From what I have learned, the stages of our relational lives are pretty consistent.  Most of us traverse the various stages, assuming that our relationships endure long enough for that to happen, and that is true no matter how different our relationships might appear on the face of it all.  Navigating all of the various stages can be a challenge.  There are difficulties to spare along that path.  However, the structural stages are not the only set of issues that most relationships must deal with.  There are “seasons” to our relationships as well.  
Just as our familiar, annual calendar cycles through from spring to summer to autumn, our intimate lives experience passages that mirror that cyclic shifting.  We have periods in our intimate lives that seem lively and fresh and new, and we have corresponding periods of declining heat and vigor.  The events of our physical lives push us through the highs and lows of our days and nights, and we respond to what IS with shifts in our energy and vitality.  I imagine that anyone who has spent much time in a close relationship has experienced times that might be compared to the seasons of summer or fall or winter or spring.  Just as my spring tulips bloom and wither to be replaced by the phlox and blanket flower of July; just as the blazing oranges and reds of the autumn give way to the stark blacks of bare branches against winter gray skies; the intimate connection between us ebbs and flows, blooms and fades -- over and over and over.  

The trick to riding through the seasons of our relationships is that the seasons overlay themselves on that other pattern of stages.  There are ripples and reflections and interference patterns in our lives, and it is easy to get turned around and disoriented by all the variations and nuances.   Add in some days of moodiness, exhaustion, frustration, illness, loss, and all the other bits of being a living, breathing, human animal -- and there should be no surprise that things get bumpy.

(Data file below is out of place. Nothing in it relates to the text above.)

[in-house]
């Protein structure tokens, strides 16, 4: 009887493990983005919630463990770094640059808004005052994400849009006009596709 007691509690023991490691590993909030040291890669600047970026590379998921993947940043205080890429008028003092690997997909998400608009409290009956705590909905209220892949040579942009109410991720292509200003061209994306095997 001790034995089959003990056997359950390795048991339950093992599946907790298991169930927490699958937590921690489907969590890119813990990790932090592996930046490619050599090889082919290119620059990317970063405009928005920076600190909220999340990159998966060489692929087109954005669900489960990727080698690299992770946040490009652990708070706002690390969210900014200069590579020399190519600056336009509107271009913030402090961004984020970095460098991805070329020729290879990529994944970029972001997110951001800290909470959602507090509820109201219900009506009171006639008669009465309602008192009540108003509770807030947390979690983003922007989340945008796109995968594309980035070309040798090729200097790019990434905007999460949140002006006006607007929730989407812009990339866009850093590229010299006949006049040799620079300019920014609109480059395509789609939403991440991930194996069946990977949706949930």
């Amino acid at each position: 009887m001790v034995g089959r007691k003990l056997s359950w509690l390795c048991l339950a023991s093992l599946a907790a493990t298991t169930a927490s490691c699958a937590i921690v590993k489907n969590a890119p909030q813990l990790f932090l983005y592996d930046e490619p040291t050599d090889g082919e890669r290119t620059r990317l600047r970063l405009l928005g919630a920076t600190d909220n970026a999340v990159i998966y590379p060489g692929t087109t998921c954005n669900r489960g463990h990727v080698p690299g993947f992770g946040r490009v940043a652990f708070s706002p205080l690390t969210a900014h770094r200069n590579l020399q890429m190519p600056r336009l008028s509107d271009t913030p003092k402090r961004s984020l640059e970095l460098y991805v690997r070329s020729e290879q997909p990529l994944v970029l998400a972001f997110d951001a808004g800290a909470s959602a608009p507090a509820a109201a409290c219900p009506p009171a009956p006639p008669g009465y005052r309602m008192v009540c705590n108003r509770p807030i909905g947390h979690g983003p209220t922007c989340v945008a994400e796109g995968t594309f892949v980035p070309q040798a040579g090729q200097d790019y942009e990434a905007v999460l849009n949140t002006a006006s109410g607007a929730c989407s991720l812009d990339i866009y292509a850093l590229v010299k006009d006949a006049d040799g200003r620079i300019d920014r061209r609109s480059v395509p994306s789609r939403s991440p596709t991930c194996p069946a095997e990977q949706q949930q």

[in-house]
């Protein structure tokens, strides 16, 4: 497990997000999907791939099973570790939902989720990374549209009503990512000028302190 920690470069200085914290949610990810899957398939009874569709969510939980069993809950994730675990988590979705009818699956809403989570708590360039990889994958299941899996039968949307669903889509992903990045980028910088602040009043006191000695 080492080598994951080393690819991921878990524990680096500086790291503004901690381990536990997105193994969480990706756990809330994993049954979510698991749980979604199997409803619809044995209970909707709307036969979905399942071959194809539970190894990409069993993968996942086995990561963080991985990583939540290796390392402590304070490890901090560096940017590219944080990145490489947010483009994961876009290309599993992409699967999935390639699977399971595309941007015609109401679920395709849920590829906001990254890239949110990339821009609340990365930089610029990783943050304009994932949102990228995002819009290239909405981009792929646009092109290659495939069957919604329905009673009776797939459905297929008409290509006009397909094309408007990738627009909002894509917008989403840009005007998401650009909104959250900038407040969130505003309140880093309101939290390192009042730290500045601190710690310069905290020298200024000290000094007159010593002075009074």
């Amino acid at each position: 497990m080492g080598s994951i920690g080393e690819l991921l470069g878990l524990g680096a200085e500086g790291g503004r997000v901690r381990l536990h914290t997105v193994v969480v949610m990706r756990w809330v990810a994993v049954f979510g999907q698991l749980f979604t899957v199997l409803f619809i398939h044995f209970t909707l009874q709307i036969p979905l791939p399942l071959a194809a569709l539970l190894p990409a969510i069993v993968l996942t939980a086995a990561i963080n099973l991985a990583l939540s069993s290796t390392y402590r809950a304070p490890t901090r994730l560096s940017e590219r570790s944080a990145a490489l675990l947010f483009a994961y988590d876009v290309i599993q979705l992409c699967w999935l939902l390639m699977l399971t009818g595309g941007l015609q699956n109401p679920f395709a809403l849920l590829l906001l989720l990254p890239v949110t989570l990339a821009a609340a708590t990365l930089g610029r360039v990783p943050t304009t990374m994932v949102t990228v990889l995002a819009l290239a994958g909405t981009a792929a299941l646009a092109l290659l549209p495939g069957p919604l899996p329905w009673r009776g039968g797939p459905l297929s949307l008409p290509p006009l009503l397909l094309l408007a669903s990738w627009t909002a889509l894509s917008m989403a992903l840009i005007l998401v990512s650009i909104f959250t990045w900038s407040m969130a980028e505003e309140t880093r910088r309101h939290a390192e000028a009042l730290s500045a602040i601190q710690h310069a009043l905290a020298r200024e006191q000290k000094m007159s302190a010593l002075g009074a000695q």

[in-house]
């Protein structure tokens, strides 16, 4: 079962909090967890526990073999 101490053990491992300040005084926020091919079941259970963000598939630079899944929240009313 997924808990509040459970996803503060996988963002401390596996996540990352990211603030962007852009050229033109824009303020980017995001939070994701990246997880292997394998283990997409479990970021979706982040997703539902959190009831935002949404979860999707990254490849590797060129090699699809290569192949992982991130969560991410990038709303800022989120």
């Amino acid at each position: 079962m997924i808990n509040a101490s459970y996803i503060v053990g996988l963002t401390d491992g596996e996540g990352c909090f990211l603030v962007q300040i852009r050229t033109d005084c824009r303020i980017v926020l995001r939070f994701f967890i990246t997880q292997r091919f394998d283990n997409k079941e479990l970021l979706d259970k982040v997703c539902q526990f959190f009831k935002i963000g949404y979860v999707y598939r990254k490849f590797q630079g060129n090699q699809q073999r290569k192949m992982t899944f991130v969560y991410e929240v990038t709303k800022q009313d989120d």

I don't have the fix for any of that, and I don't imagine that all of that sort of "heady," intellectual babbling will make the least bit of difference to anyone but me. I can't picture the me of eleven years ago believing that the bright promising future that I saw from that vantage could possibly hold so much trauma and turmoil. Funny how that works -- we can never see beyond what we can see. And so it is and so it will likely always be. I've often thought that some of this writing is about leaving signposts for those who might wander by. So here it is -- another one of those signposts.



  1. thank you for your signposts. this one made me think. always a good thing :)

  2. Such a wonderfully insightful post, a post I will come back to just for reference. So much truth, and even within knowing that truth we fall victim, over and over; because as you stated, we are human. So much logic in that statement;yet logic is overrun by emotion.

    Thank you Swan so much for sharing your wisdom.

  3. Took me a while to read all that, but it was interesting. Yes, there are stages, and cycles, too. I don't know how universal the stages are, I guess there will certainly be similarities between different couples.

    This sentence caught my fancy: "each person takes responsibility for their own needs, for their own individual lives, and also for providing support for their partner. " That is certainly how I have found things. In point of fact, anyone's "needs" are very basic; but preferences may seem just as important at certain times. I know that every one of my three marriages has had its unique set of attractions and revulsions, and I am glad that I have experienced all of them. though I tend to forget the ones I wasn't so glad about at the time. I haven't felt sorry for the endings, either, because those endings enabled me to experience new beginnings and the different qualities of each of my wives. There's something to be said for soldiering on, new horizons do appear; but also a lot to be said for breaking up and starting anew with someone else.

    Anyway, Sue, your post gives us an insight to your life, and for that and your ability to share it with others, I am grateful and wish you, from my heart, happiness and interesting new discoveries.

  4. weirdgirl7:40 AM

    thank you so much for your 'signposts'.